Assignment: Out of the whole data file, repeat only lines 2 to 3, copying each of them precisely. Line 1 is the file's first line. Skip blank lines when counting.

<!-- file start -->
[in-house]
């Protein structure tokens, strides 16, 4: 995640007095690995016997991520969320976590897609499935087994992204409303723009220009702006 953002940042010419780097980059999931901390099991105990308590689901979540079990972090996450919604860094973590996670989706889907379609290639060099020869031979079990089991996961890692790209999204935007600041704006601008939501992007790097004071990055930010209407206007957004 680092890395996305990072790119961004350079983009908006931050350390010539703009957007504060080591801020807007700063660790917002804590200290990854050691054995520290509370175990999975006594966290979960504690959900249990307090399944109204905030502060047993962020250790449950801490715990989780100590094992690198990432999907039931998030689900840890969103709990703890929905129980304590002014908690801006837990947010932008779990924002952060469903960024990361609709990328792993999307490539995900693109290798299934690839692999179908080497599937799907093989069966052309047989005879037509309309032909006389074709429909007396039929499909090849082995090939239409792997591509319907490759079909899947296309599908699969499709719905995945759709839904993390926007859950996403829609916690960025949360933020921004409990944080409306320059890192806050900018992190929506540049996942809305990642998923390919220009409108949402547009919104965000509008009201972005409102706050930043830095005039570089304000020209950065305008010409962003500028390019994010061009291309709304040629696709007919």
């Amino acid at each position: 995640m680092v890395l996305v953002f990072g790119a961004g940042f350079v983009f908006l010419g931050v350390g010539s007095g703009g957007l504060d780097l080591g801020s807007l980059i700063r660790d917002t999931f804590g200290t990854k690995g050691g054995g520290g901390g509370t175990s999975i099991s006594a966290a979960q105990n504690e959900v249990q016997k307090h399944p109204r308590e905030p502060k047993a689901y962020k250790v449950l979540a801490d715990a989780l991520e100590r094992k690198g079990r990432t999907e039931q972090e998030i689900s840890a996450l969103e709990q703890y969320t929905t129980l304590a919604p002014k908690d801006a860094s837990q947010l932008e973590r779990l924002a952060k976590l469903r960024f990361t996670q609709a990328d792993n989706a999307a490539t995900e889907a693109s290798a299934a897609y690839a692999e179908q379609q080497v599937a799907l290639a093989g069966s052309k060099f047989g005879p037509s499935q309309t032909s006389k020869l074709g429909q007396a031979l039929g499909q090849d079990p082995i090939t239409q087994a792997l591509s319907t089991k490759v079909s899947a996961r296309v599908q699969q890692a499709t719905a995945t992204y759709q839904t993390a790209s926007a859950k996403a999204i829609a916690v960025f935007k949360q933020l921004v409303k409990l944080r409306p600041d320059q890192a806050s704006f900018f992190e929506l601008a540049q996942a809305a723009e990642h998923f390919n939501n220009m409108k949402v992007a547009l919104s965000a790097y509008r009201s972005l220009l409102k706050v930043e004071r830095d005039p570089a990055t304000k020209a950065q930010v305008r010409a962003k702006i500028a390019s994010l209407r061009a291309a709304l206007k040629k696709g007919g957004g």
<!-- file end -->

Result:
């Protein structure tokens, strides 16, 4: 995640007095690995016997991520969320976590897609499935087994992204409303723009220009702006 953002940042010419780097980059999931901390099991105990308590689901979540079990972090996450919604860094973590996670989706889907379609290639060099020869031979079990089991996961890692790209999204935007600041704006601008939501992007790097004071990055930010209407206007957004 680092890395996305990072790119961004350079983009908006931050350390010539703009957007504060080591801020807007700063660790917002804590200290990854050691054995520290509370175990999975006594966290979960504690959900249990307090399944109204905030502060047993962020250790449950801490715990989780100590094992690198990432999907039931998030689900840890969103709990703890929905129980304590002014908690801006837990947010932008779990924002952060469903960024990361609709990328792993999307490539995900693109290798299934690839692999179908080497599937799907093989069966052309047989005879037509309309032909006389074709429909007396039929499909090849082995090939239409792997591509319907490759079909899947296309599908699969499709719905995945759709839904993390926007859950996403829609916690960025949360933020921004409990944080409306320059890192806050900018992190929506540049996942809305990642998923390919220009409108949402547009919104965000509008009201972005409102706050930043830095005039570089304000020209950065305008010409962003500028390019994010061009291309709304040629696709007919």
């Amino acid at each position: 995640m680092v890395l996305v953002f990072g790119a961004g940042f350079v983009f908006l010419g931050v350390g010539s007095g703009g957007l504060d780097l080591g801020s807007l980059i700063r660790d917002t999931f804590g200290t990854k690995g050691g054995g520290g901390g509370t175990s999975i099991s006594a966290a979960q105990n504690e959900v249990q016997k307090h399944p109204r308590e905030p502060k047993a689901y962020k250790v449950l979540a801490d715990a989780l991520e100590r094992k690198g079990r990432t999907e039931q972090e998030i689900s840890a996450l969103e709990q703890y969320t929905t129980l304590a919604p002014k908690d801006a860094s837990q947010l932008e973590r779990l924002a952060k976590l469903r960024f990361t996670q609709a990328d792993n989706a999307a490539t995900e889907a693109s290798a299934a897609y690839a692999e179908q379609q080497v599937a799907l290639a093989g069966s052309k060099f047989g005879p037509s499935q309309t032909s006389k020869l074709g429909q007396a031979l039929g499909q090849d079990p082995i090939t239409q087994a792997l591509s319907t089991k490759v079909s899947a996961r296309v599908q699969q890692a499709t719905a995945t992204y759709q839904t993390a790209s926007a859950k996403a999204i829609a916690v960025f935007k949360q933020l921004v409303k409990l944080r409306p600041d320059q890192a806050s704006f900018f992190e929506l601008a540049q996942a809305a723009e990642h998923f390919n939501n220009m409108k949402v992007a547009l919104s965000a790097y509008r009201s972005l220009l409102k706050v930043e004071r830095d005039p570089a990055t304000k020209a950065q930010v305008r010409a962003k702006i500028a390019s994010l209407r061009a291309a709304l206007k040629k696709g007919g957004g």